Yang Z.,Shanghai JiaoTong University |
Yang Z.,Shanghai Laiyi Center for Biopharmaceutical RandD |
Ding J.,Nanjing Agricultural University |
Ding K.,Institute of Medicinal Biotechnology Academy of Medical Science |
And 4 more authors.
Phytochemistry Letters | Year: 2013
A novel dihydronaphthalenone, phomonaphthalenone A (1) was isolated from solid cultures of the endophytic fungus Phomopsis sp. HCCB04730, together with six known naphthoquinones (2-7). The structure of 1 was elucidated through spectroscopic and X-ray crystallographic analysis. Cytotoxic and anti-HIV activities of compounds 1-7 were also investigated. All compounds exhibited cytotoxic and anti-HIV activities. Compounds 1 and 7 showed moderate anti-HIV activities with IC50 values of 11.6 and 9.4 μg/mL, and relatively low cytotoxicity. Compounds 2, 4, and 5 showed significant cytotoxicity with IC50 values less than 4.7 μg/mL against A549, MDA-MB-231 and PANC-1 cell lines. © 2013 Phytochemical Society of Europe. Source
Li C.O.,Shanghai JiaoTong University |
Li C.O.,Engineering Research Center for Cell Engineering and Therapeutic Antibody |
Chen D.,Shanghai Institute of Pharmaceutical Industry |
Luo M.,Shanghai Laiyi Center for Biopharmaceutical RandD |
And 5 more authors.
Biotechnology Journal | Year: 2014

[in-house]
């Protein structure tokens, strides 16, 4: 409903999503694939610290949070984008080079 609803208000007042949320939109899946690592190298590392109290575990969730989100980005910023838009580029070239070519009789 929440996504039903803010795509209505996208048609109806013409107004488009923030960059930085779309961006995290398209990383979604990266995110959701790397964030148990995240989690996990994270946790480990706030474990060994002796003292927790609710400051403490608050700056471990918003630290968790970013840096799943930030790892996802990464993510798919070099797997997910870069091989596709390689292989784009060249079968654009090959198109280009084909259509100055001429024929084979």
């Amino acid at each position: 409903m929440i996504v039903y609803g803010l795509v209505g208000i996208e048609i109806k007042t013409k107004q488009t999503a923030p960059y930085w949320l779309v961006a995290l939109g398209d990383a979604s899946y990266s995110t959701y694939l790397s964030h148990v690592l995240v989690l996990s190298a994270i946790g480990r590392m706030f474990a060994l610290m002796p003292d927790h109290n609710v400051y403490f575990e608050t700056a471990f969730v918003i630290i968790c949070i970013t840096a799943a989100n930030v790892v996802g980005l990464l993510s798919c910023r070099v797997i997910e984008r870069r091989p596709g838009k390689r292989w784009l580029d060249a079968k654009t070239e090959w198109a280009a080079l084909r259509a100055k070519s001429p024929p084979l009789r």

Pancreatic cancer remains a major unsolved health problem lacking a potent therapeutic option. Our previous studies showed that the ribosomal protein L39 (RPL39) gene was up-regulated after long-term silencing of oncogenic KRAS in pancreatic cancer PANC-1 cells, which indicated that RPL39 may be important for pancreatic cancer development and survival. In the current study, small interfering RNA (siRNA) targeting of the RPL39 gene was performed to determine the effects of the RPL39 gene on growth of pancreatic cancer PANC-1 and BxPC-3 cells in vitro and in vivo. Results from in vitro experiments showed that knockdown of RPL39 expression with RPL39-siRNA suppressed cell proliferation and specifically enhanced cell apoptosis significantly in both PANC-1 and BxPC-3 cells. The increase of caspase-8 activities and the loss of mitochondrial membrane potential after RPL39 silencing indicated that the RPL39 gene may be involved in caspase-8-related mitochondrial apoptosis. Further, treatment with the RPL39-siRNA inhibited the growth of a human pancreatic cancer xenograft in BALB/c nude mice, accompanied by a decreased expression of RPL39. In the xenograft tumors with injection of RPL39-siRNA, the expressions of Ki-67 and CD31 were significantly down-regulated, and apoptosis was markedly induced. Our findings suggested that siRNA against the RPL39 gene may be of value for gene therapy of pancreatic cancer. © 2014 WILEY-VCH Verlag GmbH & Co. KGaA, Weinheim. Source